One big issue with the Ninja Strike set in general is the figure quality. For some reason, the quality slipped a bit with this set. The figures feature tight joints, easily rubbed paint and will have frozen rivets hindering movement. It's very noticable when you compare a figure from this set with a figure from the Urban Strike, Desert Patrol or Anti-Venom sets which produced around the same time. Collectors of the day noticed right away. And, more than one collector stopped buying their army since they had no desire to acquire tons of poor quality figures. At the time, you could accomplish that far better figure releases from Funskool.
Vypra's accessories are somewhat lame. Her weapons are a black version of the 1989 Snake Eyes sword and a pair of nunchuks from the Ninja Force era of figures. While you can't disparage the fact that she includes ninja type weapons, the complement of gear seems haphazard and lazy. Despite two Jinx molds in the mix, the set did not include any of Jinx's original gear. And, since they had used her gear in 2003, we know it was available to Hasbro. She also includes a long skirt. Here, the paint masks really come out. The visual of the figure wearing it helps differentiate her from Jinx. But, the skirt is very rigid plastic and greatly hinders the figure's movement. It's a situation where appearance reigns over function.
In the early 2000's, female figures were still seen as collector bait. As the Joe line was short on overall female figure options, all the females that Hasbro had available saw re-release after re-release. The Jinx mold was no different. After the 1998 Vypra release, Jinx returned as a member of Tiger Force in 2003. In the summer of 2004, Jinx's body was used for the Comic Pack Scarlett. These two Vypra releases finished off the mold and Jinx never appeared again. (For Jinx fans, though, there is also the vintage version from 1987 and two variants of Sonya Blade that use Jinx's body, but a new head and different feet on the movie version.) While there was always more that could have been done with a vintage figure mold, Hasbro got their money from Jinx and fans of the mold have far more to collect than exists with other characters of Jinx's release year.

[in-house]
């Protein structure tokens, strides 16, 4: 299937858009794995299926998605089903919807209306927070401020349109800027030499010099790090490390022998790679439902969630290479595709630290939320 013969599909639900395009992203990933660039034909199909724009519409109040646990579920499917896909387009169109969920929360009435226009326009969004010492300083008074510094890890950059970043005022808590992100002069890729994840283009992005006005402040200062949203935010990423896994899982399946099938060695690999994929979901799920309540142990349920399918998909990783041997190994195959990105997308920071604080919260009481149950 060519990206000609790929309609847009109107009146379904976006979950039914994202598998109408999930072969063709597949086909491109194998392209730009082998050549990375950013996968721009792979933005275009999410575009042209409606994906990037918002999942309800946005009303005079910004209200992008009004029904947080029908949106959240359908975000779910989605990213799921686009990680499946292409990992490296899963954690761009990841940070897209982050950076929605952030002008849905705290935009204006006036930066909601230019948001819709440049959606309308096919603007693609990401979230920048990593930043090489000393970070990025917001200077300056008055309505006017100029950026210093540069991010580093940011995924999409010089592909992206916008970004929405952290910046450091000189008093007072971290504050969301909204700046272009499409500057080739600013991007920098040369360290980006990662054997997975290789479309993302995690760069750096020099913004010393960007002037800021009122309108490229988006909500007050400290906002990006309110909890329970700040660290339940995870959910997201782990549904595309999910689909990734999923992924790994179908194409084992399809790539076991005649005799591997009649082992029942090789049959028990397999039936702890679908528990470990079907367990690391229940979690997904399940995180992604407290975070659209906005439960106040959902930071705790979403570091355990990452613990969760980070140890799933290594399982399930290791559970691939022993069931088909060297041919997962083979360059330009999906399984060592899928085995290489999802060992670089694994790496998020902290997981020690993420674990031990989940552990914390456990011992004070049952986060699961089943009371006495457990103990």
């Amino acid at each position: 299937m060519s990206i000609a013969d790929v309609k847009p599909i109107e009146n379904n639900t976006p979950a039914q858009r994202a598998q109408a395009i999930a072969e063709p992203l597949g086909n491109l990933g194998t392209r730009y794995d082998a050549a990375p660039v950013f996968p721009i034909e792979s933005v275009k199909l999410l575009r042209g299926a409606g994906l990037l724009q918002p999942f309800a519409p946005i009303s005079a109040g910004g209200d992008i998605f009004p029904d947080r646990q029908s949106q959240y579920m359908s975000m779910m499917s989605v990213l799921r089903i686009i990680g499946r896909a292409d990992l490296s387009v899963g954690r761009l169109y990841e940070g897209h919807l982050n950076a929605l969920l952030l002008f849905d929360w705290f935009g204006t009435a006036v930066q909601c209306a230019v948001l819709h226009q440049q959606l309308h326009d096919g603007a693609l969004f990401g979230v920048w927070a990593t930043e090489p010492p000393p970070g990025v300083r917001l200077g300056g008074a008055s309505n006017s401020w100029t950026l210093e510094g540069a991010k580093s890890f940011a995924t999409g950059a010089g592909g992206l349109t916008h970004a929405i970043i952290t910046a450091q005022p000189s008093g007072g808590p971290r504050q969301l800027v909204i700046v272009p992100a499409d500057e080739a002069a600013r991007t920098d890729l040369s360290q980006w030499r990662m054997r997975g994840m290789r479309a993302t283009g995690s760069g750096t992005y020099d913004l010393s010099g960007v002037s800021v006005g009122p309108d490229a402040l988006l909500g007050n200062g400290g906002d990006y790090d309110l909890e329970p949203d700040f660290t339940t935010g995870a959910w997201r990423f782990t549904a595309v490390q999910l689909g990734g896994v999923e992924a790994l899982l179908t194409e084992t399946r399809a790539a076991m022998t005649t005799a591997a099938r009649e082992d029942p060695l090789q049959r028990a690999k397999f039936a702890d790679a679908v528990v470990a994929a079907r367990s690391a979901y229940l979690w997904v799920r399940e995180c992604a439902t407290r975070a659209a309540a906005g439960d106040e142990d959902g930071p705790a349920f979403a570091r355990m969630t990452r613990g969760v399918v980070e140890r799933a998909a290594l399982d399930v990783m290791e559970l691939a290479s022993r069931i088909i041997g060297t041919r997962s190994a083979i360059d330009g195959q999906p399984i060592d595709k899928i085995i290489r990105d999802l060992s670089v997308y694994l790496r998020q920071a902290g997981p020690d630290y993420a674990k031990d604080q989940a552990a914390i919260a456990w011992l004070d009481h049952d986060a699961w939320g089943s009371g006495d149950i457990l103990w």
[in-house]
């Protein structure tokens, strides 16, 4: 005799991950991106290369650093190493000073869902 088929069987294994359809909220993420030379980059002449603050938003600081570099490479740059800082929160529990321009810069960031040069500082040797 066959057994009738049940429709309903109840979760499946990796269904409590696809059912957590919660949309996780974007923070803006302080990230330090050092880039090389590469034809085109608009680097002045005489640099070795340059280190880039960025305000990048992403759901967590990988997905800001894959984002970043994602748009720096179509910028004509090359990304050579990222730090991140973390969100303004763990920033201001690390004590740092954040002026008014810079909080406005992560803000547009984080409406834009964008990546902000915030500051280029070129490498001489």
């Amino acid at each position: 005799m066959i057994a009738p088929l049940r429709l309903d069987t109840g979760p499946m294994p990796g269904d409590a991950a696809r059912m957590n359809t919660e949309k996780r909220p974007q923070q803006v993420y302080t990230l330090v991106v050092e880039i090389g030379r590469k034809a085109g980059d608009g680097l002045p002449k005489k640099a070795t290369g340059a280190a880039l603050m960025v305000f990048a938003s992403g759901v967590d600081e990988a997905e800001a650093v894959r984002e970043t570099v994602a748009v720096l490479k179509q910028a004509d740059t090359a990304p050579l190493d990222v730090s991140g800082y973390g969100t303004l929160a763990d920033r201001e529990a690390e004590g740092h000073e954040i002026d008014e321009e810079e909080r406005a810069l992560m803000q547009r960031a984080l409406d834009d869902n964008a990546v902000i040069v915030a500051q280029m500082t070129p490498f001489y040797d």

It's hard to get a gauge on this Vypra's pricing. It seems you can get loose, mint and complete Ninja Strike sets sell in the $40 range. Yet, the 2 Vypras alone will often set you back $30. This version, alone, seems to sell in the $13-$15 range if she is complete and has the filecard. Since the Red Ninja Vipers aren't bad and the Black Dragon Ninja has some uses, too, it seems that its far more economical to just buy a full, loose set. Hasbro made around 20,000 of these sets. And, while they sold out at retail during the 2004 holiday season, they were never hard to find and any collector who wanted a set or six could easily find them both in stores and online.
For me, this figure is rather insignificant. Jinx has never really resonated with me. And, this figure just looks like Jinx with a paint job that ate up all the development money from this set and cost me decent Stormshadow gear for the better figures. If I want to use a Vypra, I'll use the 1998 figure since it's something different. But, lots of collectors love this figure. That's why they still sell for a decent premium today. The paint masks are intricate and show what Hasbro was capable of doing when they actually tried. But, Joe interest was dying off as 2004 turned to 2005 and sets like this Ninja Strike were part of the reason why. The set seemed so great and then delivered so little when it actually was released to collectors.